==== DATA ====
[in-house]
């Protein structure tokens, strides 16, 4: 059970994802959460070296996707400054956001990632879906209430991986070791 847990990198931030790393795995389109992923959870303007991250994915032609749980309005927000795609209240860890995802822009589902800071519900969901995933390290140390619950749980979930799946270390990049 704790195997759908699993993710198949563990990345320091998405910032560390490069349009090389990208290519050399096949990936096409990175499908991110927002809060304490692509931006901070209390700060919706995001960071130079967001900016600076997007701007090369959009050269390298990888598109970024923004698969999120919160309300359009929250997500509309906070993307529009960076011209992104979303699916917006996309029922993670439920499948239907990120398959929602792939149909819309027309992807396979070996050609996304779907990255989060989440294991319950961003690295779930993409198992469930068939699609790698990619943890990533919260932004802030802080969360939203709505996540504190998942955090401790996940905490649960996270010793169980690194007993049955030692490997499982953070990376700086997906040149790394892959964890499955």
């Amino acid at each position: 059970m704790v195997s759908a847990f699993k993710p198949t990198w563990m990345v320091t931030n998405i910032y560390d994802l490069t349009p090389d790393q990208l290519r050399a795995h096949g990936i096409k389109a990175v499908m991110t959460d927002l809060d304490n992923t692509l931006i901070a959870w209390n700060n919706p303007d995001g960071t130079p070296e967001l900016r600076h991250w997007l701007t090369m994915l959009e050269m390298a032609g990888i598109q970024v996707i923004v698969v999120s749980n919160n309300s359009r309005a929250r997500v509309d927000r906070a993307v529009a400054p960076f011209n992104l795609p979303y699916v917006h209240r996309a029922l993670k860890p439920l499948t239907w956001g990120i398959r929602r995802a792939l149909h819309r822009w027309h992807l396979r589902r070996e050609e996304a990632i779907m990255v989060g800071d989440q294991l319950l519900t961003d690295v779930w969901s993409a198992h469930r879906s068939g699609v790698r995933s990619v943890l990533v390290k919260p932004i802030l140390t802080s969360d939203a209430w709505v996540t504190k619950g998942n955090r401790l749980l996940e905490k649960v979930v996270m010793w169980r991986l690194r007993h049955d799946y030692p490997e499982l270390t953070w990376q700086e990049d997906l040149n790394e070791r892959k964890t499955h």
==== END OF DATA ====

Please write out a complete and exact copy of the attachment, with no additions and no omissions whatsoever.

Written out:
[in-house]
């Protein structure tokens, strides 16, 4: 059970994802959460070296996707400054956001990632879906209430991986070791 847990990198931030790393795995389109992923959870303007991250994915032609749980309005927000795609209240860890995802822009589902800071519900969901995933390290140390619950749980979930799946270390990049 704790195997759908699993993710198949563990990345320091998405910032560390490069349009090389990208290519050399096949990936096409990175499908991110927002809060304490692509931006901070209390700060919706995001960071130079967001900016600076997007701007090369959009050269390298990888598109970024923004698969999120919160309300359009929250997500509309906070993307529009960076011209992104979303699916917006996309029922993670439920499948239907990120398959929602792939149909819309027309992807396979070996050609996304779907990255989060989440294991319950961003690295779930993409198992469930068939699609790698990619943890990533919260932004802030802080969360939203709505996540504190998942955090401790996940905490649960996270010793169980690194007993049955030692490997499982953070990376700086997906040149790394892959964890499955």
């Amino acid at each position: 059970m704790v195997s759908a847990f699993k993710p198949t990198w563990m990345v320091t931030n998405i910032y560390d994802l490069t349009p090389d790393q990208l290519r050399a795995h096949g990936i096409k389109a990175v499908m991110t959460d927002l809060d304490n992923t692509l931006i901070a959870w209390n700060n919706p303007d995001g960071t130079p070296e967001l900016r600076h991250w997007l701007t090369m994915l959009e050269m390298a032609g990888i598109q970024v996707i923004v698969v999120s749980n919160n309300s359009r309005a929250r997500v509309d927000r906070a993307v529009a400054p960076f011209n992104l795609p979303y699916v917006h209240r996309a029922l993670k860890p439920l499948t239907w956001g990120i398959r929602r995802a792939l149909h819309r822009w027309h992807l396979r589902r070996e050609e996304a990632i779907m990255v989060g800071d989440q294991l319950l519900t961003d690295v779930w969901s993409a198992h469930r879906s068939g699609v790698r995933s990619v943890l990533v390290k919260p932004i802030l140390t802080s969360d939203a209430w709505v996540t504190k619950g998942n955090r401790l749980l996940e905490k649960v979930v996270m010793w169980r991986l690194r007993h049955d799946y030692p490997e499982l270390t953070w990376q700086e990049d997906l040149n790394e070791r892959k964890t499955h």